Systemic synergism between codeine and morphine in three pain models in mice

Hugo F. Miranda, Viviana Noriega, Ramiro J. Zepeda, Fernando Sierralta, Juan C. Prieto

Resultado de la investigación: Article

12 Citas (Scopus)

Resumen

Background: The combination of two analgesic agents offers advantages in pain treatment. Codeine and morphine analgesia is due to activation of opioid receptor subtypes. Methods: This study, performed in mice using isobolographic analysis, evaluated the type of interaction in intraperitoneal (ip) or intrathecal (it) coadministration of codeine and morphine, in three nociceptive behavioral models. Results: Intrathecal morphine resulted to be 7.5 times more potent than ip morphine in the writhing test, 55.6 times in the tail flick test and 1.7 times in phase II of the orofacial formalin test; however, in phase I of the same test ip was 1.2 times more potent than it morphine. Intrathecal codeine resulted being 3.4 times more potent than ip codeine in the writhing test, 1.6 times in the tail flick test, 2.5 times in phase I and 6.7 times in phase II of the orofacial formalin test. Opioid coadministration had a synergistic effect in the acute tonic pain (acetic acid writhing test), acute phasic pain (tail flick test) and inflammatory pain (orofacial formalin test). The interaction index ranged between 0.284 (writhing ip) and 0.440 (orofacial formalin phase II ip). Conclusion: This synergy may relate to the different pathways of pain transmission and to the different intracellular signal transduction. The present findings also raise the possibility of potential clinical advantages in combining opioids in pain management.

Idioma originalEnglish
Páginas (desde-hasta)80-88
Número de páginas9
PublicaciónPharmacological Reports
Volumen65
N.º1
DOI
EstadoPublished - 1 ene 2013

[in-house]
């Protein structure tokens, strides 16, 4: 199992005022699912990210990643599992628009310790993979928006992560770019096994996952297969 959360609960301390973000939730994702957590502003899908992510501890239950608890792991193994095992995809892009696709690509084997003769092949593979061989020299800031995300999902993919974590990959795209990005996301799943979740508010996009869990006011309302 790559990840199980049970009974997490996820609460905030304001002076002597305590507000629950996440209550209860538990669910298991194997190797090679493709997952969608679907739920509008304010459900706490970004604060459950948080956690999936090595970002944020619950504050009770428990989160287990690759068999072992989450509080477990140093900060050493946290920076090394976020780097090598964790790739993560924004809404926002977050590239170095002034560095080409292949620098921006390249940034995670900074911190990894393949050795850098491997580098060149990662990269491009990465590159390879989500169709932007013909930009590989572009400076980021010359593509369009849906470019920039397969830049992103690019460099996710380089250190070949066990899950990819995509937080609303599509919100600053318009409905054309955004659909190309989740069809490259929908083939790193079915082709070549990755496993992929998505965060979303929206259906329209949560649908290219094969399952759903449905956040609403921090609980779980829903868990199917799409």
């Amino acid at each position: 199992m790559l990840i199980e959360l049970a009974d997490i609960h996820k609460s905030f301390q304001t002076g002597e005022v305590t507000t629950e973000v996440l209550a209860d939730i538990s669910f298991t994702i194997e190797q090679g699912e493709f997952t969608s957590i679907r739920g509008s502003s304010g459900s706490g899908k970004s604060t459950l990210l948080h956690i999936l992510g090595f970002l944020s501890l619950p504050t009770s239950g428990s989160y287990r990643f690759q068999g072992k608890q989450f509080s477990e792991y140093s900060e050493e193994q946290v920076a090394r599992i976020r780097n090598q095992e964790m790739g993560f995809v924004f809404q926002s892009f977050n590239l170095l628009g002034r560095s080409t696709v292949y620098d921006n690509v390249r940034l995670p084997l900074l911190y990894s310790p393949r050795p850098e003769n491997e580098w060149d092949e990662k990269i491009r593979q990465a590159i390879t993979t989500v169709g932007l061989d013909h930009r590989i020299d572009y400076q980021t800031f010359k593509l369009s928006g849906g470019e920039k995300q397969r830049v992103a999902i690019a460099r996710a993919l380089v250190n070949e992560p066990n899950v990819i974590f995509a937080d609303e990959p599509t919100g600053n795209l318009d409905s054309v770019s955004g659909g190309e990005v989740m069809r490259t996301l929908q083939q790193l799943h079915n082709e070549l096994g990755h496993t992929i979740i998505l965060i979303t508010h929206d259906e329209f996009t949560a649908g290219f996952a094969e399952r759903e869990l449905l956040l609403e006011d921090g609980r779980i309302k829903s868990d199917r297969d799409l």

Huella dactilar

Codeine
Morphine
Pain
Pain Measurement
Tail
Acute Pain
Opioid Analgesics
Facial Pain
Opioid Receptors
Pain Management
Acetic Acid
Analgesia
Formaldehyde
Analgesics
Signal Transduction

ASJC Scopus subject areas

  • Pharmacology

Citar esto

Miranda, H. F., Noriega, V., Zepeda, R. J., Sierralta, F., & Prieto, J. C. (2013). Systemic synergism between codeine and morphine in three pain models in mice. Pharmacological Reports, 65(1), 80-88. https://doi.org/10.1016/S1734-1140(13)70966-6
Miranda, Hugo F. ; Noriega, Viviana ; Zepeda, Ramiro J. ; Sierralta, Fernando ; Prieto, Juan C. / Systemic synergism between codeine and morphine in three pain models in mice. En: Pharmacological Reports. 2013 ; Vol. 65, N.º 1. pp. 80-88.
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Miranda, HF, Noriega, V, Zepeda, RJ, Sierralta, F & Prieto, JC 2013, 'Systemic synergism between codeine and morphine in three pain models in mice', Pharmacological Reports, vol. 65, n.º 1, pp. 80-88. https://doi.org/10.1016/S1734-1140(13)70966-6

Systemic synergism between codeine and morphine in three pain models in mice. / Miranda, Hugo F.; Noriega, Viviana; Zepeda, Ramiro J.; Sierralta, Fernando; Prieto, Juan C.

En: Pharmacological Reports, Vol. 65, N.º 1, 01.01.2013, p. 80-88.

Resultado de la investigación: Article